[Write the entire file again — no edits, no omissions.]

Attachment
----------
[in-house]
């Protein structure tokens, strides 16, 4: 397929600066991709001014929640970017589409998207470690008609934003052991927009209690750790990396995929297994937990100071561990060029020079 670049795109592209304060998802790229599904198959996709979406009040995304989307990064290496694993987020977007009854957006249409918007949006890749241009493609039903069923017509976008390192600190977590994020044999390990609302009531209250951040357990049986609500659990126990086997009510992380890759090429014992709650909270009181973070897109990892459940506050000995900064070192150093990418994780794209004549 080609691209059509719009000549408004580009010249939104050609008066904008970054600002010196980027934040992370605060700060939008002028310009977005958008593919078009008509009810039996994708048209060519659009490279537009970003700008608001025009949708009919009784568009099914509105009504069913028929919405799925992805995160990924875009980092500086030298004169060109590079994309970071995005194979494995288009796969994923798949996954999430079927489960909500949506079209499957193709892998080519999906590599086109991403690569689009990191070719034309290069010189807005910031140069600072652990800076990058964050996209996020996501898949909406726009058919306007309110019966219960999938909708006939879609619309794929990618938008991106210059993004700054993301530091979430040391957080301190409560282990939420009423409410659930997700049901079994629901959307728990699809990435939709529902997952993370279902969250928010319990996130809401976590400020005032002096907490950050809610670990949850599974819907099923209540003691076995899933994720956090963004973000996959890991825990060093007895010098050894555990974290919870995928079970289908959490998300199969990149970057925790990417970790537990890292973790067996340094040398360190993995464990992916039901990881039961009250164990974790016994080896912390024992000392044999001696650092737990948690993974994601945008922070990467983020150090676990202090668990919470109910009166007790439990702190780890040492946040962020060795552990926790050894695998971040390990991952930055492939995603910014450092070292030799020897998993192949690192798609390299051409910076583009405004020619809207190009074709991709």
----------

[in-house]
């Protein structure tokens, strides 16, 4: 397929600066991709001014929640970017589409998207470690008609934003052991927009209690750790990396995929297994937990100071561990060029020079 670049795109592209304060998802790229599904198959996709979406009040995304989307990064290496694993987020977007009854957006249409918007949006890749241009493609039903069923017509976008390192600190977590994020044999390990609302009531209250951040357990049986609500659990126990086997009510992380890759090429014992709650909270009181973070897109990892459940506050000995900064070192150093990418994780794209004549 080609691209059509719009000549408004580009010249939104050609008066904008970054600002010196980027934040992370605060700060939008002028310009977005958008593919078009008509009810039996994708048209060519659009490279537009970003700008608001025009949708009919009784568009099914509105009504069913028929919405799925992805995160990924875009980092500086030298004169060109590079994309970071995005194979494995288009796969994923798949996954999430079927489960909500949506079209499957193709892998080519999906590599086109991403690569689009990191070719034309290069010189807005910031140069600072652990800076990058964050996209996020996501898949909406726009058919306007309110019966219960999938909708006939879609619309794929990618938008991106210059993004700054993301530091979430040391957080301190409560282990939420009423409410659930997700049901079994629901959307728990699809990435939709529902997952993370279902969250928010319990996130809401976590400020005032002096907490950050809610670990949850599974819907099923209540003691076995899933994720956090963004973000996959890991825990060093007895010098050894555990974290919870995928079970289908959490998300199969990149970057925790990417970790537990890292973790067996340094040398360190993995464990992916039901990881039961009250164990974790016994080896912390024992000392044999001696650092737990948690993974994601945008922070990467983020150090676990202090668990919470109910009166007790439990702190780890040492946040962020060795552990926790050894695998971040390990991952930055492939995603910014450092070292030799020897998993192949690192798609390299051409910076583009405004020619809207190009074709991709």